By Pete Evich, AAHP Government Relations
As part of the President’s FY 2023 Budget proposal, FDA has called upon Congress to take up legislation that would give the agency additional authorities over accelerated approval of drugs and the ability to impose new requirements for dietary supplement makers and cosmetics facilities, among other statutory changes to the Food, Drug, and Cosmetics Act.
FDA’s proposals were released alongside the agency’s fiscal 2023 budget proposal that asks Congress for $3.7 billion in discretionary funding, an increase of $356 million, or nearly 11%, over fiscal 2022 levels.
FDA wants Congress to allow the agency to require sponsors of accelerated approval drugs — those whose applications have been accepted for filing or that have received approval — to first demonstrate that a proposed post-approval study is adequately designed to verify and describe clinical benefit and can be completed in a timely manner.
According to FDA, current law makes it difficult for the agency to take action when drug makers move too slowly on accelerated approval confirmatory studies. A statutory change would help provide greater assurance at the time of a drug product’s accelerated approval that the confirmatory study will progress in a timely manner and reap high-quality, interpretable results, FDA adds.
FDA’s accelerated approval pathway has been a major focus of lawmakers and policy watchers over the past year, spurred by FDA’s controversial approval of Biogen’s Alzheimer’s drug, Aduhelm. That drug’s approval, which was based on an unvalidated surrogate endpoint and scant evidence of efficacy, has highlighted key problems with the pathway, policy experts say.
FDA also proposes the dietary supplement law, the Dietary Supplement Health and Education Act (DSHEA), be amended to require supplement makers provide FDA with annual listings of individual dietary supplement products. The agency wants lawmakers to clarify FDA’s authorities over products marketed as dietary supplements to facilitate enforcement against unlawfully marketed products. According to FDA, these amendments would allow the agency to know when new supplement products are introduced, quickly identify dangerous or illegal products on the market, and take appropriate action to protect consumers when necessary.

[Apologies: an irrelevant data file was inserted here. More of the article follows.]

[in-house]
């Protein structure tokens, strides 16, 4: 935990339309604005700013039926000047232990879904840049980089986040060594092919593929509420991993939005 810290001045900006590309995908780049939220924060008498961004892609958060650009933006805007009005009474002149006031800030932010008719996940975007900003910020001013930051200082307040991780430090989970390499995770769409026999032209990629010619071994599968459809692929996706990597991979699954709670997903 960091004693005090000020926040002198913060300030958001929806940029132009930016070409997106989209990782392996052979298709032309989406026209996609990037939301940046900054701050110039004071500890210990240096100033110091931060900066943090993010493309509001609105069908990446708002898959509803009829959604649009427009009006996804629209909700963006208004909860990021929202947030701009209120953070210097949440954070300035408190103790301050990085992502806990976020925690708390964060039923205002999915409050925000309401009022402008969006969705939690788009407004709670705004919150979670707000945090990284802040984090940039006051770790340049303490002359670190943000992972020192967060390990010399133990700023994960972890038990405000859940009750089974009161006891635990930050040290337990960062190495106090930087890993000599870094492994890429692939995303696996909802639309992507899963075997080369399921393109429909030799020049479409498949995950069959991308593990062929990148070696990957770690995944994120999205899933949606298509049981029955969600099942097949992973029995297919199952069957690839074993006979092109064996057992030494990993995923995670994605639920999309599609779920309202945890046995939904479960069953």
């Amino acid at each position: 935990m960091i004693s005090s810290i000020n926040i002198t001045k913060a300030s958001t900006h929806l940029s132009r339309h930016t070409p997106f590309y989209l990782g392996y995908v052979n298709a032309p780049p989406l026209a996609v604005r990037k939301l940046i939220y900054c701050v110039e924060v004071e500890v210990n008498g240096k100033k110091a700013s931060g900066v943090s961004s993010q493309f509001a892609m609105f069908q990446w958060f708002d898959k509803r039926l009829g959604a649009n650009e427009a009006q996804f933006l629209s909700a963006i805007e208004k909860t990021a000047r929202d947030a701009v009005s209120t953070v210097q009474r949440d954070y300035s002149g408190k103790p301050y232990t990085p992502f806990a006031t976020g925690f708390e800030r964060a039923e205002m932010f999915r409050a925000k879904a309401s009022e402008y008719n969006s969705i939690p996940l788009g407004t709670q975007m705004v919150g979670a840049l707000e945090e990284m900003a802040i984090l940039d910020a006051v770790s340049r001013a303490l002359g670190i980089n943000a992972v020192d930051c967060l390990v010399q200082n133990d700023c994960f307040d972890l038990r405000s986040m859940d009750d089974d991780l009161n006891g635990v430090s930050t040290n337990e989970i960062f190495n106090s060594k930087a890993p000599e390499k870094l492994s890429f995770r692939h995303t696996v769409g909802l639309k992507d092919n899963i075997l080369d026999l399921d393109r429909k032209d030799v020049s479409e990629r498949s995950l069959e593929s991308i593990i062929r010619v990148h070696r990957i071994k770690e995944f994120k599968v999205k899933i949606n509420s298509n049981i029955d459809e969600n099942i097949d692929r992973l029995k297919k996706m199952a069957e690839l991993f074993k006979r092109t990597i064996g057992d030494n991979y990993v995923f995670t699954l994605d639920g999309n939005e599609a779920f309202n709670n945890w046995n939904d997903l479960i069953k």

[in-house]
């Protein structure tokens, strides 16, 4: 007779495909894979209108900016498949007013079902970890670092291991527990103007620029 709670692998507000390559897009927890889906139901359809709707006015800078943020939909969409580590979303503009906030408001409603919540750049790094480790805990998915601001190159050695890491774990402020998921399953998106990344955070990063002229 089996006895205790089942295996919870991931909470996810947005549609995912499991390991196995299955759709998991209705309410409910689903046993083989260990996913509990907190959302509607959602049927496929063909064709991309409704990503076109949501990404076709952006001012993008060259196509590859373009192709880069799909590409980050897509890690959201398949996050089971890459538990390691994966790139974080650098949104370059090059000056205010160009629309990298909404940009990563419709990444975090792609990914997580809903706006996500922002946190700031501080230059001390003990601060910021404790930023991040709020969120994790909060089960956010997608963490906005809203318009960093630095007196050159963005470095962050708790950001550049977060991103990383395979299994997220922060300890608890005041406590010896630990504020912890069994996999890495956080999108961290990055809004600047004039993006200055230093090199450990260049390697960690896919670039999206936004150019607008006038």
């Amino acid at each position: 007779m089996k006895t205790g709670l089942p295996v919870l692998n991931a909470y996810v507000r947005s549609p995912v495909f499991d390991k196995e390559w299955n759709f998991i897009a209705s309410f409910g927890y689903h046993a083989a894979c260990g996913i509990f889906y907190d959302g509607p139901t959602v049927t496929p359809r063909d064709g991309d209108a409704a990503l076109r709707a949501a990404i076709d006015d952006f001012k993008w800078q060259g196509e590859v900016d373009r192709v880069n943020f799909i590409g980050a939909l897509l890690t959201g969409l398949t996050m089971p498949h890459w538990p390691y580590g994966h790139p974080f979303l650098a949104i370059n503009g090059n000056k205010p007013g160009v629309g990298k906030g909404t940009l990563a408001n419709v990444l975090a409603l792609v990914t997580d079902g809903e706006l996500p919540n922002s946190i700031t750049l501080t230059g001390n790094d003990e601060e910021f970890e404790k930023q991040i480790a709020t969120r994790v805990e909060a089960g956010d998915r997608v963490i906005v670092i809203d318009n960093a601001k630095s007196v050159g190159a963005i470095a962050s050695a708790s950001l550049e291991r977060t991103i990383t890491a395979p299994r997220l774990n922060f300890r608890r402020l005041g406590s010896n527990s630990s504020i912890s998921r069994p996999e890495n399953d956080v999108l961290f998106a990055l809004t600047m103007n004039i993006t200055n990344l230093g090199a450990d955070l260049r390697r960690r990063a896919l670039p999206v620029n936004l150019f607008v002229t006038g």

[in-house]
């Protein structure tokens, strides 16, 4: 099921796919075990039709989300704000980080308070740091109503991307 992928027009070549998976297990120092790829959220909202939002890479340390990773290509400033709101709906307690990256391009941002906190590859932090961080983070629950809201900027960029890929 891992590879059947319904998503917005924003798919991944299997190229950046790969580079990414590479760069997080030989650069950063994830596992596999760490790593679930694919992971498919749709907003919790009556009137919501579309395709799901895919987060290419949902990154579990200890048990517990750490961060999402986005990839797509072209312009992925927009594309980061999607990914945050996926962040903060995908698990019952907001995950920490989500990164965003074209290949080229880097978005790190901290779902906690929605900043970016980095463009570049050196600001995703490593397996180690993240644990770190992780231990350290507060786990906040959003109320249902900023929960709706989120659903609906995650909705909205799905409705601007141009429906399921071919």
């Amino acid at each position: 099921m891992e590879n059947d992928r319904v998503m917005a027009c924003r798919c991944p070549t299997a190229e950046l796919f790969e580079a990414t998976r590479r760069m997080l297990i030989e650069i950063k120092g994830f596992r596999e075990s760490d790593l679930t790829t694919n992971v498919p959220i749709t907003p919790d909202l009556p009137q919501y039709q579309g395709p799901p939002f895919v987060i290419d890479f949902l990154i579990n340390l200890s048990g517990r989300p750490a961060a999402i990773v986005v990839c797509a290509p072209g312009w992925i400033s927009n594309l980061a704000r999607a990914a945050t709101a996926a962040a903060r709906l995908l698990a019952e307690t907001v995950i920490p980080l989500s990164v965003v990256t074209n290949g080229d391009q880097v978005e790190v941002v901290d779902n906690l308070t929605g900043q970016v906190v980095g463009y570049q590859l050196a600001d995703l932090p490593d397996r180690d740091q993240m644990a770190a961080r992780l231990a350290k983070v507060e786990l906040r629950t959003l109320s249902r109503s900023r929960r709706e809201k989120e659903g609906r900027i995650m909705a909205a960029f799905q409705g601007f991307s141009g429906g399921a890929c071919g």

In addition, FDA seeks legislation that would give the agency new authority over cosmetic firms and subject firms to registration fees, which would increase resources for FDA’s Cosmetic Safety Program. This proposal would require domestic and foreign cosmetic firms to register their establishments and list their products with the agency and require domestic and foreign cosmetic firms to report serious and frequently occurring adverse events to FDA. The cosmetics proposal also would provide explicit authority for FDA to promulgate good manufacturing practice regulations and to require that known cosmetic allergens be included in the ingredient list on the product label. Further, FDA also would be given mandatory recall authority for cosmetics that pose serious risks to public health.
FDA also requests more authority to request facility records or other information in advance or in lieu of inspections for dietary supplements, food, device, and tobacco product establishments. Under this proposal, FDA would be given authority to conduct remote, virtual regulatory assessments with dietary supplements, food, device, and tobacco product establishments, which may include live streaming video of operations, teleconferences, and screen sharing. FDA’s authority to conduct remote regulatory assessments is limited to requests for records and other information in advance or in lieu of drug inspections, and FDA currently lacks authority to require any establishment to participate in remote interactive evaluations
Lastly, FDA wants the authority to lengthen drug expiration dates, which it says could help mitigate shortages of critical drugs, including those that are life-supporting, life-sustaining, or used to prevent or treat debilitating diseases.